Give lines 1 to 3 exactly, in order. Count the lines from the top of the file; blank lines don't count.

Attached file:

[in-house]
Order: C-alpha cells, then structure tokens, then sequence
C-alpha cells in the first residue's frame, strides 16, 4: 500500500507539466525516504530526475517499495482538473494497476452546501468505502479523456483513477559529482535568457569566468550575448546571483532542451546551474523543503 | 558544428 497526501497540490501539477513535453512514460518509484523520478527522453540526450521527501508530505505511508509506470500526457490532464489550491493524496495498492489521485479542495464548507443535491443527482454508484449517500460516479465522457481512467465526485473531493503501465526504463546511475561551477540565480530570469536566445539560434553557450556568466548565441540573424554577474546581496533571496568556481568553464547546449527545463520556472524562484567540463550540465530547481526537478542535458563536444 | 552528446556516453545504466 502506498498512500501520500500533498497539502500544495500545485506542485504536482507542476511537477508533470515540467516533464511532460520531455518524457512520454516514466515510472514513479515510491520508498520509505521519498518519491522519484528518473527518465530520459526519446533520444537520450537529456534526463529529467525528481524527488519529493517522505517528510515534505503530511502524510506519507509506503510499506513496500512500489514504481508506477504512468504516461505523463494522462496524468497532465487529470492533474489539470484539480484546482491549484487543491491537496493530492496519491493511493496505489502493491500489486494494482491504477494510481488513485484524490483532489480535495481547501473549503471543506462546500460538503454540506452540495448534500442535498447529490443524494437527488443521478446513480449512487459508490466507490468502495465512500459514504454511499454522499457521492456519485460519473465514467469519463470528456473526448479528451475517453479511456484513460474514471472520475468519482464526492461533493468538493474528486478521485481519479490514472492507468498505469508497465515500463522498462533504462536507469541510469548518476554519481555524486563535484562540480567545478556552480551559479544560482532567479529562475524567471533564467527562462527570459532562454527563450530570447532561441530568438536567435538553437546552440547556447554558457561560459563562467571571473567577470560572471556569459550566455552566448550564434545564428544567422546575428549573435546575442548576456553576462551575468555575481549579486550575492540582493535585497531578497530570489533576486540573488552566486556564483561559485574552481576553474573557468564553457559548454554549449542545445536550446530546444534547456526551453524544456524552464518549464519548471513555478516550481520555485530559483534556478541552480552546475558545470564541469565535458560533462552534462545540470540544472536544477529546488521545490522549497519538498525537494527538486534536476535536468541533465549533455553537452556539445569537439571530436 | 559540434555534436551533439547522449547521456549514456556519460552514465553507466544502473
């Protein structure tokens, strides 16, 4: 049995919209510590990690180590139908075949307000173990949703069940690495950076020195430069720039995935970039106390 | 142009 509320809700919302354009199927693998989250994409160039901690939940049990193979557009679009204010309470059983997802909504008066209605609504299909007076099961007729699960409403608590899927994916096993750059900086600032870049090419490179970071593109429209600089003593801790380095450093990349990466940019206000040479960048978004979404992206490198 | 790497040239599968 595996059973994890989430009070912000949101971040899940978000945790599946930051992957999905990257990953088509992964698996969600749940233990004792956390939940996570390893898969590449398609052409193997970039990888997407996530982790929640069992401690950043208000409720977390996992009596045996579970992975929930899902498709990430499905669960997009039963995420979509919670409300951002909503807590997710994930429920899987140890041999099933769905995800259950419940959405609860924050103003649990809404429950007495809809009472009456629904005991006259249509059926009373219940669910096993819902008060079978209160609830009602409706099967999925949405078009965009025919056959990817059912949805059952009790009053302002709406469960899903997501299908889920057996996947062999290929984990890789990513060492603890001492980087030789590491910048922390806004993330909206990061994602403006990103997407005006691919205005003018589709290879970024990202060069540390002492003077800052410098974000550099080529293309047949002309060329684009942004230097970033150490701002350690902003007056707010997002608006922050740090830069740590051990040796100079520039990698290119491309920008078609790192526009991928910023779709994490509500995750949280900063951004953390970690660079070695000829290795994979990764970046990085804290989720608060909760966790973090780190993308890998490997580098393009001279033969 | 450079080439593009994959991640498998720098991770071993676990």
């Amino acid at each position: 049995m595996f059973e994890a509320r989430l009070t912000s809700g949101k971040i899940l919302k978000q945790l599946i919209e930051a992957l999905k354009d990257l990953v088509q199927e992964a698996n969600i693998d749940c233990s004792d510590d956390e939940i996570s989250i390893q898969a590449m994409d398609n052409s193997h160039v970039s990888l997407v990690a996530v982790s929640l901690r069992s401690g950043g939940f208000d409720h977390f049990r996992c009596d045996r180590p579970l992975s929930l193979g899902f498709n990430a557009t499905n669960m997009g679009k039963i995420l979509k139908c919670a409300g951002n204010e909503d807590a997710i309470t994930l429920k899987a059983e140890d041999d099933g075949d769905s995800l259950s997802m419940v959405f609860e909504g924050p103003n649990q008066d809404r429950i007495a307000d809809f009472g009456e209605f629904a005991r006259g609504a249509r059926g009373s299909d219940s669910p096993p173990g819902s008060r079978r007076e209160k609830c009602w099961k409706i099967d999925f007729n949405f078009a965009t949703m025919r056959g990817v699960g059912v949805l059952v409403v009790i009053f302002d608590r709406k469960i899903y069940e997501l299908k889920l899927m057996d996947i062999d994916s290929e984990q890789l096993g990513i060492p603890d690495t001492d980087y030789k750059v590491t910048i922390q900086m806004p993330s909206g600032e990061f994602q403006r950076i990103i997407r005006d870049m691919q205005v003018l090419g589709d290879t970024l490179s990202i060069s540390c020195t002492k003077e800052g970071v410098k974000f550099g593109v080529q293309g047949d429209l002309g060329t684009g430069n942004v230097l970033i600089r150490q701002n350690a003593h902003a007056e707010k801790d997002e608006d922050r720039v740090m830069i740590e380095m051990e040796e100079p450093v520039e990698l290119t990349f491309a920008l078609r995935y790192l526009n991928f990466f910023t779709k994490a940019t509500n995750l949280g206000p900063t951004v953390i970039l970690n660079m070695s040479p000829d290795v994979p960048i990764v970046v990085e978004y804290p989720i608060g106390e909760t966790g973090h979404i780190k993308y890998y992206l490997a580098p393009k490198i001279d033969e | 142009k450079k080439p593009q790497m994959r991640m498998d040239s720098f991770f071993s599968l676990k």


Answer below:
[in-house]
Order: C-alpha cells, then structure tokens, then sequence
C-alpha cells in the first residue's frame, strides 16, 4: 500500500507539466525516504530526475517499495482538473494497476452546501468505502479523456483513477559529482535568457569566468550575448546571483532542451546551474523543503 | 558544428 497526501497540490501539477513535453512514460518509484523520478527522453540526450521527501508530505505511508509506470500526457490532464489550491493524496495498492489521485479542495464548507443535491443527482454508484449517500460516479465522457481512467465526485473531493503501465526504463546511475561551477540565480530570469536566445539560434553557450556568466548565441540573424554577474546581496533571496568556481568553464547546449527545463520556472524562484567540463550540465530547481526537478542535458563536444 | 552528446556516453545504466 502506498498512500501520500500533498497539502500544495500545485506542485504536482507542476511537477508533470515540467516533464511532460520531455518524457512520454516514466515510472514513479515510491520508498520509505521519498518519491522519484528518473527518465530520459526519446533520444537520450537529456534526463529529467525528481524527488519529493517522505517528510515534505503530511502524510506519507509506503510499506513496500512500489514504481508506477504512468504516461505523463494522462496524468497532465487529470492533474489539470484539480484546482491549484487543491491537496493530492496519491493511493496505489502493491500489486494494482491504477494510481488513485484524490483532489480535495481547501473549503471543506462546500460538503454540506452540495448534500442535498447529490443524494437527488443521478446513480449512487459508490466507490468502495465512500459514504454511499454522499457521492456519485460519473465514467469519463470528456473526448479528451475517453479511456484513460474514471472520475468519482464526492461533493468538493474528486478521485481519479490514472492507468498505469508497465515500463522498462533504462536507469541510469548518476554519481555524486563535484562540480567545478556552480551559479544560482532567479529562475524567471533564467527562462527570459532562454527563450530570447532561441530568438536567435538553437546552440547556447554558457561560459563562467571571473567577470560572471556569459550566455552566448550564434545564428544567422546575428549573435546575442548576456553576462551575468555575481549579486550575492540582493535585497531578497530570489533576486540573488552566486556564483561559485574552481576553474573557468564553457559548454554549449542545445536550446530546444534547456526551453524544456524552464518549464519548471513555478516550481520555485530559483534556478541552480552546475558545470564541469565535458560533462552534462545540470540544472536544477529546488521545490522549497519538498525537494527538486534536476535536468541533465549533455553537452556539445569537439571530436 | 559540434555534436551533439547522449547521456549514456556519460552514465553507466544502473